Simon's solo on the first set-opener, "Sir Duke," was equally impressive, with remarkable left/right-hand independence that, at one point, built to stunning polyphonic lines in contrary motion, his left hand descending to the piano's lower register while his right ascended to its upper; but what the tune also made clear, early in the evening, was that this incarnation of SFJAZZ Collective wasn't afraid to introduce some processing into the mix. Cohen's trumpet was fed through some guitar pedals—wah wah, distortion and delay pedals could easily be heard—and into a Fender amplifier, while Robin Eubanks laptop processing turned his trombone solo, during his own aptly titled "Metronome," into a sonic tour de force, with the Collective ratcheting up into some near-fusion energy.

Perhaps the Collective's greatest strength was its ability—whether on arrangements of classic Wonder material or new compositions—to blend improvisational freedom with modernistic charts that took full advantage of its mid-sized instrumental palette. SFJAZZ Collective is unequivocally a blowing band, but these were anything but simple head-solo-head arrangements. At various points during the set, band members could be seen quickly flipping sides and scrambling to opening up multi-multi-page charts in time. That everyone in the band is a leader in his own right means that when the Collective reconvenes each year, there are experiences gained elsewhere brought to the table. Harris' own groove-heavy group, Blackout—last heard on Urbanus (Concord, 2009)—may be more decidedly urban than SFJAZZ Collective, but a taste of it was an undercurrent on the vibraphonist's original, "Life Signs"—a tune which started as an ostinato-based feature for Simon, but as the group gradually entered, revealed its intrinsic complexity.

With eight strong soloists, it was almost impossible to pick favorites, and it's more than likely that those choices would change each night. With players at this level, it's unlikely anyone ever has a bad night, but they surely have better ones, and in Ottawa, Eubanks, Zenón and Harris seemed especially on fire, the cream of a very rich crop: Eubanks' ability to build solos to fever pitch; Zenón combining a particularly warm alto tone with solos that seamlessly combined head and heart; and Harris, who was capable of frightening speed and four-mallet dexterity, but who could say just as much with a single repeated note, laid into it hard.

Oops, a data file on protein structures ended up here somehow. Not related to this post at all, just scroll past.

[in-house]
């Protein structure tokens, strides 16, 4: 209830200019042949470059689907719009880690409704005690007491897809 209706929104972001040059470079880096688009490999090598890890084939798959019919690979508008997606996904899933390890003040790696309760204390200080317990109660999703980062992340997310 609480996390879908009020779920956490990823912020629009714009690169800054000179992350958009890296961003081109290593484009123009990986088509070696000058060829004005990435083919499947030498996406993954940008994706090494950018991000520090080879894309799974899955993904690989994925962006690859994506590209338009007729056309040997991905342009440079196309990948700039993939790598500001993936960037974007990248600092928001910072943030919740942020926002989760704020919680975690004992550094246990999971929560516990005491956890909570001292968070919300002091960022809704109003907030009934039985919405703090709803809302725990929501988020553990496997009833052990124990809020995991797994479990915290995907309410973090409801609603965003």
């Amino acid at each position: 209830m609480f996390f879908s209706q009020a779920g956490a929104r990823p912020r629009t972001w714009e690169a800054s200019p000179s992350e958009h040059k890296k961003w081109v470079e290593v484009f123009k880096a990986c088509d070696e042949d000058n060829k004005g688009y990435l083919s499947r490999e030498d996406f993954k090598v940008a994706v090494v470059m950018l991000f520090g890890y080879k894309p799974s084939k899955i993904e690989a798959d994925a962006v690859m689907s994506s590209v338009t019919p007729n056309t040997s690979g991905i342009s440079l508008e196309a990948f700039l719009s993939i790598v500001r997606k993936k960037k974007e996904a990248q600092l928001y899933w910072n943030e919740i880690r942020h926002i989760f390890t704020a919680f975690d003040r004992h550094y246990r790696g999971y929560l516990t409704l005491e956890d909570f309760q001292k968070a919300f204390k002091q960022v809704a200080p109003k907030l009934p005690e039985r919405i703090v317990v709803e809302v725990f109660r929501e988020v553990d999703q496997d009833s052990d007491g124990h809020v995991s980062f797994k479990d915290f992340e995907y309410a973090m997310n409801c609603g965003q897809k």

In the spirit of its egalitarian nature, different members of the band—Harris, Simon, Eubanks—introduced the band and its tunes, but it was Cohen's introduction of the encore, his own dark but tender ballad, "Family," that drew the most laughs. After reiterating that there were, indeed, CDs for sale in the foyer, and that the band would be out to meet and sign after the show, he said "And all proceeds are going to needy families...ours." This is jazz, after all, and despite the popular and critical accolades these players draw as members of SFJAZZ Collective and as leaders of their own projects—and despite the kind of response they were able to draw from the sadly only half-full Centrepoint Theatre, nearly as loud and raucous as a full house—these stellar musicians know that they gain ground one town at a time, one fan at a time. After the show, as they mingled with the folks who hung around in the foyer, it was clear that they appreciated the value of connecting with their fans, and if their Ottawa show was any indication, they're clearly on a winning streak.

While the house wasn't as full as the Ottawa international Jazz Festival might have hoped, sponsoring this show as part of its Fall-Winter off-festival programming, it was a tremendous step forward to begin using this venue, a fine sounding room that, capable of seating nearly 1,000 people, is still able to retain a certain sense of intimacy. While the venue SFJAZZ Collective played in 2009—the downtown-located Dominion Chalmers Church—is a fine room for certain kinds of shows, anything that begins to build on volume gets lost in its high cathedral ceiling, which can be such an asset in other cases but a real liability in others. Hopefully the less-than-stellar turnout won't discourage the festival from using Centrepoint Theatre in the future, because it really is a far more suitable room for this kind of music.

Photo Credit: John R. Fowler